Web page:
I chopped off part of my last piece to expand more on teacher intellectual property, a topic near and dear1.
The conventional wisdom (which Stephen Sawchuk nicely outlines in the last part of this piece) holds that teachers are district employees, so any curriculum, lessons, or tests are considered work for hire . The teacher is paid specifically to develop the curriculum by the district, so the district owns the copyright and any subsequent profits from all of their teachers’ work—tests, worksheets, lesson plans, sequencing, whatever. .
In theory, my district could force me to pull down my posted curriculum from this blog—since I don’t own the copyright, I don’t have the right to give it away for free. Sites like Teachers Paying Teachers are illegal in this view, since teachers are making profits off their district’s property.
Originally, a teacher’s work was exempted from the work to hire rule, but in 1978 Congress didn’t include the exemption. Teachers’ unions have been trying to get the exemption reinstated.
Not for the first time, I’d argue the unions are going about this in exactly the wrong way. The exemption is unnecessary. Teachers aren’t hired to write curriculum. We are hired to teach. I’ve now outlined three well-established, time-honored practices that support this interpretation.
- Teacher contracts spell out their time commitments, which are the time in the classroom, staff and department meetings, supervisories, and mandatory professional development. No contracts hold teachers responsible for developing their own curriculum. A teacher is welcome to teach day by day from a provided textbook, or eschew a textbook altogether. They are not evaluated on the strength of their curriculum development in any way, nor can they be required to improve performance on this point. (More about this here.)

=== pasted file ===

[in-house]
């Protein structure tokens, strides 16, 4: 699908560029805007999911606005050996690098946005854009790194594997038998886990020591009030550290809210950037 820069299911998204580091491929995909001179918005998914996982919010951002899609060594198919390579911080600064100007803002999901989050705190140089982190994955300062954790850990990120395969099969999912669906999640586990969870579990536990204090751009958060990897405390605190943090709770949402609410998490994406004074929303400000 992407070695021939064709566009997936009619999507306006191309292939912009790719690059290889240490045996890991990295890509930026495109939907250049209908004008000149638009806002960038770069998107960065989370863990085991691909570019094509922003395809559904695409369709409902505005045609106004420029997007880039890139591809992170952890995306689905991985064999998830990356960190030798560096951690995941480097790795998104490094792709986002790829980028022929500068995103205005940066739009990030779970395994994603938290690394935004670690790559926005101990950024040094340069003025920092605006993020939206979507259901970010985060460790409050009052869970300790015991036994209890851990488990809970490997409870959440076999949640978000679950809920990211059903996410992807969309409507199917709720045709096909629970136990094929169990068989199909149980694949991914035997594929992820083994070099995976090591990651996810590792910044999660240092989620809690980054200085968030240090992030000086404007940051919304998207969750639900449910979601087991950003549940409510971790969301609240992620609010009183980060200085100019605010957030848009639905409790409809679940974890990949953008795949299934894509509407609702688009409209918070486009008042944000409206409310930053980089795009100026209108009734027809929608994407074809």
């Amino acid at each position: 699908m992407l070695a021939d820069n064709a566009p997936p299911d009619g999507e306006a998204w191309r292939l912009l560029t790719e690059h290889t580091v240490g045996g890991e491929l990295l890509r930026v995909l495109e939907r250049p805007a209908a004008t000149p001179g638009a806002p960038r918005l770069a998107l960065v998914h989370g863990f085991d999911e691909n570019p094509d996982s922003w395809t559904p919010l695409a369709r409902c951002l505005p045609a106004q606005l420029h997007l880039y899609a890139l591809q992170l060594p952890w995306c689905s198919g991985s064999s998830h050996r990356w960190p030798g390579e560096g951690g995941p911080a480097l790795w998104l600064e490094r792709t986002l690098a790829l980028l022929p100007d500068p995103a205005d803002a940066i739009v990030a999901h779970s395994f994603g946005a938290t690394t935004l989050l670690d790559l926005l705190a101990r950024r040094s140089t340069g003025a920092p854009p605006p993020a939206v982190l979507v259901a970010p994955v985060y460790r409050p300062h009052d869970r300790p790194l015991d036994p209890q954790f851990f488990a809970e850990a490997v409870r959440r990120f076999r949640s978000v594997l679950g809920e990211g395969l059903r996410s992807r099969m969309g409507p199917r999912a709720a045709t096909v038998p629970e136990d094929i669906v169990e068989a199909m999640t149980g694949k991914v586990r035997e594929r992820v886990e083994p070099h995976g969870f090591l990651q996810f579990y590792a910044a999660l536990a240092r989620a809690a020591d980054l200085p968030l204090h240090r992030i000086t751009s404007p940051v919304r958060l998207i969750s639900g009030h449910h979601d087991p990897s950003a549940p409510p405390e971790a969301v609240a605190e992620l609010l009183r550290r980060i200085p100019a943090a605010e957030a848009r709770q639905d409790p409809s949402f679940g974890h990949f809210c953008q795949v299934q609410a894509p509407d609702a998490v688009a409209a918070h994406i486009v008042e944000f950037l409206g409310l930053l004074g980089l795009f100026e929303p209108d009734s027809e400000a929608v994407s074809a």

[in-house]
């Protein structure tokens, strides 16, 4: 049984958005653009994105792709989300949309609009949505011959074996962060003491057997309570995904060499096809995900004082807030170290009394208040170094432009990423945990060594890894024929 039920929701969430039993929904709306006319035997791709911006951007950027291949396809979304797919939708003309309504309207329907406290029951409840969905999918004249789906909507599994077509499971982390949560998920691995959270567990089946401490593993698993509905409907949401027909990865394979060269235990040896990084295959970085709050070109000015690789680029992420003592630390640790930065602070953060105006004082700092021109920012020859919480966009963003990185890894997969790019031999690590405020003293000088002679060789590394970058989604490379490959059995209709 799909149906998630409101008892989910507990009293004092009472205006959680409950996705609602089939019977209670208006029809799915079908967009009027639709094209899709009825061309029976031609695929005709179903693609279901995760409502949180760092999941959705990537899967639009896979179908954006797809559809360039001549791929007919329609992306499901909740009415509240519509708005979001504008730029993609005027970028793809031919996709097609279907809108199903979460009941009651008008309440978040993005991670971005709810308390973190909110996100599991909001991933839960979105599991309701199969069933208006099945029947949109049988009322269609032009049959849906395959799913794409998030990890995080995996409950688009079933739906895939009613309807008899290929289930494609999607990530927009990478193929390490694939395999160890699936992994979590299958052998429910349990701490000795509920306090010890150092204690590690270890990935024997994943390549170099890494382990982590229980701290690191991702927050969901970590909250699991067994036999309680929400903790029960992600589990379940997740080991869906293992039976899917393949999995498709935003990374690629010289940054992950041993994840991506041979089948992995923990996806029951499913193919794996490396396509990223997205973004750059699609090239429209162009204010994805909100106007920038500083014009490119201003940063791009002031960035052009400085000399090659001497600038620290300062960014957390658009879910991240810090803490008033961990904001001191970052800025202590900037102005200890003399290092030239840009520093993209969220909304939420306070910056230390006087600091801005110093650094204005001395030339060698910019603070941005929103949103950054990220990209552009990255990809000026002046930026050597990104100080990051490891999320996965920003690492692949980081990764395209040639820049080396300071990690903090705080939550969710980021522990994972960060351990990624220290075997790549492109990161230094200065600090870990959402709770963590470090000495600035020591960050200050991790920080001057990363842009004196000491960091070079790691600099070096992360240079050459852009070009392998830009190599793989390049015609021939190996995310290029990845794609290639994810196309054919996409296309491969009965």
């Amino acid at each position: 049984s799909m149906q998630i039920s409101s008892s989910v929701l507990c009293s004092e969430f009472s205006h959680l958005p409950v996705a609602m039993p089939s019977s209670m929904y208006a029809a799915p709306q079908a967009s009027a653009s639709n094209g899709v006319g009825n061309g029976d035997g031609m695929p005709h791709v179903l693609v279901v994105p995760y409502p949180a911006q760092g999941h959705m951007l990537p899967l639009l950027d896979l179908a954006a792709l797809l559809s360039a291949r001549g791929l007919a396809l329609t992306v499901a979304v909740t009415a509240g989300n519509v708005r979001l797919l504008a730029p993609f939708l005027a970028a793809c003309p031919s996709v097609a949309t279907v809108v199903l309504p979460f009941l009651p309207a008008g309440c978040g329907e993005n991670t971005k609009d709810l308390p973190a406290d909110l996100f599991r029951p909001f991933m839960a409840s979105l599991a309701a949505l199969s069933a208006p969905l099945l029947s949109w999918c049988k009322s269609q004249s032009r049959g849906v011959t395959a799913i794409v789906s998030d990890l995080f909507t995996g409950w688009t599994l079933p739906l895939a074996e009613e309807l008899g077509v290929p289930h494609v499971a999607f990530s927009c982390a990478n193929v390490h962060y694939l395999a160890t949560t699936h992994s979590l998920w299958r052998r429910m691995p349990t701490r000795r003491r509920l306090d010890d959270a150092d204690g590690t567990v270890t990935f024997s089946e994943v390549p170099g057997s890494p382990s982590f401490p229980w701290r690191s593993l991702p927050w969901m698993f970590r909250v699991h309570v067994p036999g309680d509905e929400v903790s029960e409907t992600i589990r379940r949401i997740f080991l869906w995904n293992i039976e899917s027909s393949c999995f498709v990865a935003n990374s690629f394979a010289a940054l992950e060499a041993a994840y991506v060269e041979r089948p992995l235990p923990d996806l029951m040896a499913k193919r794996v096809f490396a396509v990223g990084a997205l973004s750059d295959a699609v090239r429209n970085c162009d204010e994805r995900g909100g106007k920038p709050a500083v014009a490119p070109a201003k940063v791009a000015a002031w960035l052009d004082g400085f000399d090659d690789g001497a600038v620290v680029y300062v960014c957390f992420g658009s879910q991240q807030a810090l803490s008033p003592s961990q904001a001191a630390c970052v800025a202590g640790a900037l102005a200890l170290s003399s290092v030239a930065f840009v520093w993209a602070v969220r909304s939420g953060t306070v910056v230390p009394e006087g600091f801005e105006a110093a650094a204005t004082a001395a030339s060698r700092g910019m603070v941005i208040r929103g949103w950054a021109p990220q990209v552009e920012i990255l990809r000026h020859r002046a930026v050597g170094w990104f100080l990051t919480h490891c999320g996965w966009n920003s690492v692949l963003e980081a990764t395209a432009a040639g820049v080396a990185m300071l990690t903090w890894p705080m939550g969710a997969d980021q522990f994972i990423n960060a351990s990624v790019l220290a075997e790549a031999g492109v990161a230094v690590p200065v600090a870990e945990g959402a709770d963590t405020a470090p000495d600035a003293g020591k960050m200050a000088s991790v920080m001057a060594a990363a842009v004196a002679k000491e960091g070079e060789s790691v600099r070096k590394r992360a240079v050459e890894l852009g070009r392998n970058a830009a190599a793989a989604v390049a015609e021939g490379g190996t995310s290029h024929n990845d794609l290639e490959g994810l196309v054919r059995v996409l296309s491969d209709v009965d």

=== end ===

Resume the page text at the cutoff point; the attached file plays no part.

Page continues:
- While districts have begun to claim copyright, districts have never paid each other for teacher-developed curriculum. I have been in three districts. Like all teachers, I have a directory of my own curriculum, and I’ve carried it from school to school without any district ever informing me I couldn’t–much less demanding payment from my new district for use of their copyrighted curriculum.
This practice, which has gone on for generations, clearly demonstrates that districts don’t consider themselves owners of the teacher curriculum. So if they want to ban a teacher from selling it, they need to start seizing the curriculum from teachers who developed it. Good luck with that.
- As I recently wrote, teachers given the extra duty of a class are paid purely based on the class instruction time, not the additional time (or not) needed to develop curriculum for that class. I’ve written before that teacher preps, or number of subjects actually taught, impact teacher workload. Teaching three different classes would be considerably more work, for most teachers, than teaching the same class four (or six) times. Teaching large classes also impacts workload. The teacher with multiple preps but a free period could have a student load of 150, while the teacher who works the prep could have 120 students (6 classes of 20). Unlikely, but theoretically possible. Doesn’t matter. More preps, more students, more outside work: irrelevant. What earns teachers a significant premium is the number of scheduled classes they are responsible for.